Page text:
Sherlock Holmes and Dr. Watson meet as boys in an English Boarding school. Holmes is known for his deductive ability even as a youth, amazing his classmates with his abilities. When they discover a plot to murder a series of British business men by an Egyptian cult, they move to stop it.Written by
John Vogel <firstname.lastname@example.org>
When Watson writes up this adventure with Holmes, it's been some time since they last saw one another. Watson nearly paid a visit to Baker Street but didn't but wondered if Holmes had changed at all in time gone by in the novelization. See more »
(at around 28 mins) Holmes admitted himself that Dudley had hidden the fencing trophy inside a vase of "freshly baked and painted ceramic," which, when discovered and dropped intentionally by Holmes to reveal the hidden trophy, it did not leave a trace of paint on Holmes' hand, having nowhere sufficient time to dry, let alone be painted by Dudley so shortly after firing (in the school kitchen's oven). See more »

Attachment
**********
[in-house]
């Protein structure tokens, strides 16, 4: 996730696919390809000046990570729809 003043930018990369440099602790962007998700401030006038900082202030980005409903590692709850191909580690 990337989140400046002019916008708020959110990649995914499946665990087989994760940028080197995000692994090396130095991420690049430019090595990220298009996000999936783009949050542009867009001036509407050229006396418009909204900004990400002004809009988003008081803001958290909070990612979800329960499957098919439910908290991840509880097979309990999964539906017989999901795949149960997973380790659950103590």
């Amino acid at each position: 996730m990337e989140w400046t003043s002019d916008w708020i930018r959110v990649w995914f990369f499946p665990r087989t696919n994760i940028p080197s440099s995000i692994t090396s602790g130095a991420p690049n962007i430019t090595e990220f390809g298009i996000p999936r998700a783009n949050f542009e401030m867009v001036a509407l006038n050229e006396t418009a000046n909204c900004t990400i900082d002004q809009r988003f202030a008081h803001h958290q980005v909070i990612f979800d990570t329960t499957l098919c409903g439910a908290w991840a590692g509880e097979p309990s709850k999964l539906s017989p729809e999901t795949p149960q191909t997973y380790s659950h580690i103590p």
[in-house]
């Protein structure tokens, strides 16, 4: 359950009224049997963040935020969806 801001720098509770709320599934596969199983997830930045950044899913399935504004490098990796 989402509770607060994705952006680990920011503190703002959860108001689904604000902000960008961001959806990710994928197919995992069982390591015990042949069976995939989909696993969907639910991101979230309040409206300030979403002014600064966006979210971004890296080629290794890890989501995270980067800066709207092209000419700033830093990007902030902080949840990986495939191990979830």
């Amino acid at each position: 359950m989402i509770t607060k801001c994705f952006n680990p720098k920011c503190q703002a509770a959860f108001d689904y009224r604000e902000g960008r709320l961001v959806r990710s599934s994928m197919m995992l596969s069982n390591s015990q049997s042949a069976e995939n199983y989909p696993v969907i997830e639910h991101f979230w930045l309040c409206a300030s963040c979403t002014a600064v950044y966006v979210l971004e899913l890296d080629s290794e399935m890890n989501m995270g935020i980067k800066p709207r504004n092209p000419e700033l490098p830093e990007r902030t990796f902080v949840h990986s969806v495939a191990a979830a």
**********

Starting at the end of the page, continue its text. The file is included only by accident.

[Holmes has climbed onto the roof in search of a missing trophy]
This is truly despicable. Imagine, a cultured student acting like a chimpanzee!
He'll probably outgrow it. Oh Mr Snelgrove, he's just having a bit of fun. I'm sure you still remember what fun was?
Fun! Besides, this Holmes boy is too precocious, too egotistical, for his own good. Hell never find that trophy!
I'll wager a guinea he does!
See more »
Throughout the end credits, the action follows a horsedrawn sleigh en route to an unknown destination. In last shot, the audience becomes privy to the surprise identity of the passenger, a key figure in Sherlockiana. See more »
I feel one of the true tests of a good movie is how it holds up over time. Can't believe it has been 18 years since I first viewed this little gem, and it was as good today as in 1985! Among other reasons, the Holmes and Watson characters were obviously cast for their youthful likeness to the characters in the old Basil Rathbone series of movies. Take a good look! This a wonderful penning of the proposed early days of the two and a very original concept. Probably only true Holmes officiandos will see some obvious references to the adult Rathbone character, and these add to the cleverness of this version. Make certain to stay 'til the end of the credits; Sherlock Holmes fans will receive an ingenious clue to the his "future".
25 of 26 people found this review helpful.
Was this review helpful to you?
| Report this